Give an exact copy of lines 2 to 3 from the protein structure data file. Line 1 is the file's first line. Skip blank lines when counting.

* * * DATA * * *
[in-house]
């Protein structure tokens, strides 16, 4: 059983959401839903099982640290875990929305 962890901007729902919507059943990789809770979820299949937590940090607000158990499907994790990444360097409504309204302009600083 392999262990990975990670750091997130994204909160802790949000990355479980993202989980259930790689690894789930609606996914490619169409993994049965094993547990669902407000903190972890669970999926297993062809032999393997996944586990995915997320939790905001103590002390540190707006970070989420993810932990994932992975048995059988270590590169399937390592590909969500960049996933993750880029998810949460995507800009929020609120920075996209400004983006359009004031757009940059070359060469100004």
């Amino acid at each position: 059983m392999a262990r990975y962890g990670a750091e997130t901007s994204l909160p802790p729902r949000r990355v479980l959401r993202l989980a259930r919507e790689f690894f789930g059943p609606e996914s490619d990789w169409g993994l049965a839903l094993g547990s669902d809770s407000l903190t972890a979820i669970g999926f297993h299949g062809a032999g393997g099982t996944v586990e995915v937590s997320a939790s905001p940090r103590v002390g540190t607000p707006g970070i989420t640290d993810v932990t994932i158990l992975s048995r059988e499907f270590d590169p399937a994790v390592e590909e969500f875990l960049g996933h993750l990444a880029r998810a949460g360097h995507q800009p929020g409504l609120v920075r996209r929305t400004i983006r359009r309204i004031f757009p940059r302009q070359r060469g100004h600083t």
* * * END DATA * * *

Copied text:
């Protein structure tokens, strides 16, 4: 059983959401839903099982640290875990929305 962890901007729902919507059943990789809770979820299949937590940090607000158990499907994790990444360097409504309204302009600083 392999262990990975990670750091997130994204909160802790949000990355479980993202989980259930790689690894789930609606996914490619169409993994049965094993547990669902407000903190972890669970999926297993062809032999393997996944586990995915997320939790905001103590002390540190707006970070989420993810932990994932992975048995059988270590590169399937390592590909969500960049996933993750880029998810949460995507800009929020609120920075996209400004983006359009004031757009940059070359060469100004």
């Amino acid at each position: 059983m392999a262990r990975y962890g990670a750091e997130t901007s994204l909160p802790p729902r949000r990355v479980l959401r993202l989980a259930r919507e790689f690894f789930g059943p609606e996914s490619d990789w169409g993994l049965a839903l094993g547990s669902d809770s407000l903190t972890a979820i669970g999926f297993h299949g062809a032999g393997g099982t996944v586990e995915v937590s997320a939790s905001p940090r103590v002390g540190t607000p707006g970070i989420t640290d993810v932990t994932i158990l992975s048995r059988e499907f270590d590169p399937a994790v390592e590909e969500f875990l960049g996933h993750l990444a880029r998810a949460g360097h995507q800009p929020g409504l609120v920075r996209r929305t400004i983006r359009r309204i004031f757009p940059r302009q070359r060469g100004h600083t």